Newly Created International Horse Sports Confederation Scores USA Mistreatment of Race Horses

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The International Horse Sports Confederation has been newly created by the International Equestrian Federation (FEI) and the International Federation of Horseracing Authorities and singled out as a target cruelty of some race horses in the United States as reported by PETA, People for the Ethical Treatment of Animals.

A news release from the confederation described the two organizations as sharing “the same core values of protecting horse welfare.”

The  FEI based in Lausanne, Switzerland is the governing body of international horse sports of dressage, driving, endurance, eventing jumping, reining, vaulting and para dressage. The IFHA deals with wagering, breeding, welfare of the horse and economics of the business for members around the world.

The FEI and the IFHA said they joined forces by creating the IHSC to work together “with the aim of ensuring the highest standards for welfare of the horse” by:

–Continued commitment to fight against doping and any abuse of horses;
–Cooperation to facilitate the international movement of horses through the adoption of the concept of the “High Health High Performance Horse”;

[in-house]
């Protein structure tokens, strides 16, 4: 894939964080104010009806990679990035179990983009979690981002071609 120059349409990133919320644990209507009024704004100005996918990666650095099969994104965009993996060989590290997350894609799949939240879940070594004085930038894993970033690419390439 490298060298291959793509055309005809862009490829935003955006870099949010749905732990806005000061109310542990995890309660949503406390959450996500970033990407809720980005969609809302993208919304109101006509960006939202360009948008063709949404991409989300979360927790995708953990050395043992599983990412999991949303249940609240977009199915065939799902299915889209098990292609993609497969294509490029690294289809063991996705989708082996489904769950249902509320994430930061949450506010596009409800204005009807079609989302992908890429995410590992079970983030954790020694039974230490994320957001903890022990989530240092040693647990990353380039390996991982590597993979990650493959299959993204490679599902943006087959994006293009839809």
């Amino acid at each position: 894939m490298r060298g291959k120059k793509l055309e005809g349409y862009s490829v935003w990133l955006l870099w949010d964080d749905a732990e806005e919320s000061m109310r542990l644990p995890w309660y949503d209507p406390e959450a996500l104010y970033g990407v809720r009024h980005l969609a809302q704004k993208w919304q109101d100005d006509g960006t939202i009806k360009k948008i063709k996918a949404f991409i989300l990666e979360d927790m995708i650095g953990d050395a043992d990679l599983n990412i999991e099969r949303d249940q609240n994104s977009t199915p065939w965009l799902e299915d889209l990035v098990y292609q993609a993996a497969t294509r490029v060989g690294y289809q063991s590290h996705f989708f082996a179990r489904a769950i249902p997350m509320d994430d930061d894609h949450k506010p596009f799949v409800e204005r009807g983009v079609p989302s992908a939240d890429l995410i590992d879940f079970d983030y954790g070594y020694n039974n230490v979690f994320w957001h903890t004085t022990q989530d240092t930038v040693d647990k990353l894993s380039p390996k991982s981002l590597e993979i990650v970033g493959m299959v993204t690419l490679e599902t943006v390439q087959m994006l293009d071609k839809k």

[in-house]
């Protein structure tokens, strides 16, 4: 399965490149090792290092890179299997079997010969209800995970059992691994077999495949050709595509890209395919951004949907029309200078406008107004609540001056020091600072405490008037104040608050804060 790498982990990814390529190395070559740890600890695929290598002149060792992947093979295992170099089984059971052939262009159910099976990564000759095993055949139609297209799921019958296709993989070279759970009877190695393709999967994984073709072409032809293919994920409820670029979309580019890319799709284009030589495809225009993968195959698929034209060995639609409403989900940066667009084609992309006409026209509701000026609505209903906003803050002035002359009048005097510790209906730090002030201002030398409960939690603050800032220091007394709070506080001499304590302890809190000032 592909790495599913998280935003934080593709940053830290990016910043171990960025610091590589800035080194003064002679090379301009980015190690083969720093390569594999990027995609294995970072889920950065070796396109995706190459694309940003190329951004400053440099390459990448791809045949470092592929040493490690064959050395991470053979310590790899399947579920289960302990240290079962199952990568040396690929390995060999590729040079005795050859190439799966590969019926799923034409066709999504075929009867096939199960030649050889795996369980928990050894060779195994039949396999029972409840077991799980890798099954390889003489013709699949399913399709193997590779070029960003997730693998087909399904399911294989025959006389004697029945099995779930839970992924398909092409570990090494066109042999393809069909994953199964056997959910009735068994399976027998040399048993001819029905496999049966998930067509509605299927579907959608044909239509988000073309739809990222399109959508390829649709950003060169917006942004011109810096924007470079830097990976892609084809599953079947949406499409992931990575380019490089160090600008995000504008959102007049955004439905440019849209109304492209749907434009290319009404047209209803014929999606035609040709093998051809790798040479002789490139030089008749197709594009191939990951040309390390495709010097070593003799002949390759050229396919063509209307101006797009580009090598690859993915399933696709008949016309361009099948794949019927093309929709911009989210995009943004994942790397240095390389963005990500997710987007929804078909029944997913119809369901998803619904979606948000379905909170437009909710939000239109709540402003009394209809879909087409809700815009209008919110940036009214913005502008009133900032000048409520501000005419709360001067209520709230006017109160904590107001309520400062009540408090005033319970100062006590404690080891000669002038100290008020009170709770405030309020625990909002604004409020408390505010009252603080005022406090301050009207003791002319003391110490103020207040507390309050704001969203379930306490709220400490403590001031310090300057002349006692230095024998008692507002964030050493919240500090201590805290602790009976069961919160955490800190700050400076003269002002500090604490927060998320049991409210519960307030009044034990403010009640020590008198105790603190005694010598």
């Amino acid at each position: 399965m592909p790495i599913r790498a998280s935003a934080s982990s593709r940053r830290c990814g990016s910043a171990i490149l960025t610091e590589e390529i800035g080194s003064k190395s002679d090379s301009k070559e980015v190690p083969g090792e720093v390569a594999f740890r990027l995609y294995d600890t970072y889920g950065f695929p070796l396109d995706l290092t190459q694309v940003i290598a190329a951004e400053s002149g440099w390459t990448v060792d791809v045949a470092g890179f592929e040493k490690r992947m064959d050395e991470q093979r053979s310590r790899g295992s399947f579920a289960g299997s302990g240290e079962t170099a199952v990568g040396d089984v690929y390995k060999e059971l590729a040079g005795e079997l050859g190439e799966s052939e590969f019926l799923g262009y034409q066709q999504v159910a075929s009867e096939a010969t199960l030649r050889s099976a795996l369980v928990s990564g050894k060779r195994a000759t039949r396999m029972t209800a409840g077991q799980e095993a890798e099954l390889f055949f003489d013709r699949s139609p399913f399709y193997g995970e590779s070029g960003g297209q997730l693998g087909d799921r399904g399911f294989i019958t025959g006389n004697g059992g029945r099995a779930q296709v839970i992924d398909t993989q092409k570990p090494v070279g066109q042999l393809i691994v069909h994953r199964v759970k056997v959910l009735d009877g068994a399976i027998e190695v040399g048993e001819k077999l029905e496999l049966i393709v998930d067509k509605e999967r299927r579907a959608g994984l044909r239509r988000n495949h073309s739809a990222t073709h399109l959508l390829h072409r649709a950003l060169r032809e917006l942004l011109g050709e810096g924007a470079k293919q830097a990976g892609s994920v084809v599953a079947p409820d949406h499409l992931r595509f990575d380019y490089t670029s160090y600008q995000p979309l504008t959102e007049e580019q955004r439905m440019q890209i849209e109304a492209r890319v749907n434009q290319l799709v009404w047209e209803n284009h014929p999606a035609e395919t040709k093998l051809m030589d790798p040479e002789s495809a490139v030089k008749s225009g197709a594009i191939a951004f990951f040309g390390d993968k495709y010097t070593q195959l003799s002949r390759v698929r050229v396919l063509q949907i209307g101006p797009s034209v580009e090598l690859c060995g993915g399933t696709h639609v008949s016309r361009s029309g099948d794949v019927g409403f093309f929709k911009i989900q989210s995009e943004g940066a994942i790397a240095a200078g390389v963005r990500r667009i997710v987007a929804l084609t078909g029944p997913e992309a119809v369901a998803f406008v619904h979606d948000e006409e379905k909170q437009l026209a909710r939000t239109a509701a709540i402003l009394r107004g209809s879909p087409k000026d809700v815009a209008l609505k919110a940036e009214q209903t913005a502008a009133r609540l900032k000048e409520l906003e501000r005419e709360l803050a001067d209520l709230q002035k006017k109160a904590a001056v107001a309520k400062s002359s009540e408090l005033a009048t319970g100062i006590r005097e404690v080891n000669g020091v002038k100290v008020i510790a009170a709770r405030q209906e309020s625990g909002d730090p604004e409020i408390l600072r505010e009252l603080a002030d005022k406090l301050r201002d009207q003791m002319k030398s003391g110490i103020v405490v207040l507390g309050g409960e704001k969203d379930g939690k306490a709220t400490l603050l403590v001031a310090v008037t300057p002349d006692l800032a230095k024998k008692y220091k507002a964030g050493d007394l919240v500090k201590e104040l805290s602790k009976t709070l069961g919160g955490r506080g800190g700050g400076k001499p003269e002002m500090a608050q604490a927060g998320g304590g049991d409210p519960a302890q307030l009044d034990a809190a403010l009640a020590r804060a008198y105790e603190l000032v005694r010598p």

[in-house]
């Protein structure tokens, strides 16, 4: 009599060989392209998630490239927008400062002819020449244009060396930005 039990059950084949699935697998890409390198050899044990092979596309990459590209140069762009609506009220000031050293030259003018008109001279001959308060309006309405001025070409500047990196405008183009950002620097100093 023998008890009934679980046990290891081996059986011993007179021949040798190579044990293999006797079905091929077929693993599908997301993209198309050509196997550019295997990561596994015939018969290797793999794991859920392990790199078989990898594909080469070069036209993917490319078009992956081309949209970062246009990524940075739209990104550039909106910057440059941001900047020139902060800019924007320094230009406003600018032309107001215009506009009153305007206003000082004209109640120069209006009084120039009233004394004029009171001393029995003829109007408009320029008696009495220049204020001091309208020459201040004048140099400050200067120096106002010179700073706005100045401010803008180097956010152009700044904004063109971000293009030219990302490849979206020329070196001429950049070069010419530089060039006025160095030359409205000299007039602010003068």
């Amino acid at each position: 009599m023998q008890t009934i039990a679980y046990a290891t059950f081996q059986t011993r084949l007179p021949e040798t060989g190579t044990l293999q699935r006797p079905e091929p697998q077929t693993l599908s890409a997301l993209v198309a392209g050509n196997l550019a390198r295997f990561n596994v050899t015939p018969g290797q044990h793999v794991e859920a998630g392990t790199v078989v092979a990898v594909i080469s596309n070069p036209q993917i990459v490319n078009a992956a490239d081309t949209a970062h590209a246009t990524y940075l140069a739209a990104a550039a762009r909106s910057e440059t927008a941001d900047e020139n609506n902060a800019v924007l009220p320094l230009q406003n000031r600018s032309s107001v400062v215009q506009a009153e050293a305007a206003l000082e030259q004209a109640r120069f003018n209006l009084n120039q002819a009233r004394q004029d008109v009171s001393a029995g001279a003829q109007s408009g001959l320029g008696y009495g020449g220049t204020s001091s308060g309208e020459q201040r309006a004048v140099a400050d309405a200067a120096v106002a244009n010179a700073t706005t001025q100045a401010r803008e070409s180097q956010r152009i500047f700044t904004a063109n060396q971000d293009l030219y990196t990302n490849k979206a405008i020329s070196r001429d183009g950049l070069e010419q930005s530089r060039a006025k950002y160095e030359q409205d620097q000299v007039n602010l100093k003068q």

–Assist the industry by surveillance of and reporting of diseases, and
–Creation of a fund for joint initiatives to support the horse sports industry.

“Further to recent allegations in the United States of America raised by PETA and reported on 20 March 2014, the IHSC strongly declares that animal cruelty has no place in its sports and urges the US Authorities which are investigating these allegations to leave no stone unturned,” the release said.

“Moreover, the IHSC calls on PETA to immediately and as a matter of urgency share with the relevant regulatory bodies all the materials they may still hold with regard to horse welfare in order to allow them to undertake the necessary actions.”

Horse racing authorities in New York and Kentucky opened investigations last week into allegations of mistreatment of Thoroughbred racehorses by Steve Asmussen, America’s second-winningest horse trainer, and his assistant Scott Blasi. The investigations were prompted after complaints and evidence of suspected violations, gathered in an undercover investigation, were provided by PETA to the New York State Gaming Commission and the Kentucky Horse Racing Commission.

The IHSC statement made no reference to the long-running controversy around the globe over the FEI-governed sport of endurance in the Middle East, particularly Dubai. The world’s most powerful racehorse owner Sheikh Mohammed Al Maktoum, ruler of Dubai, has been at the center of horse-doping and injury scandals. His wife is Princess Haya, president of the FEI.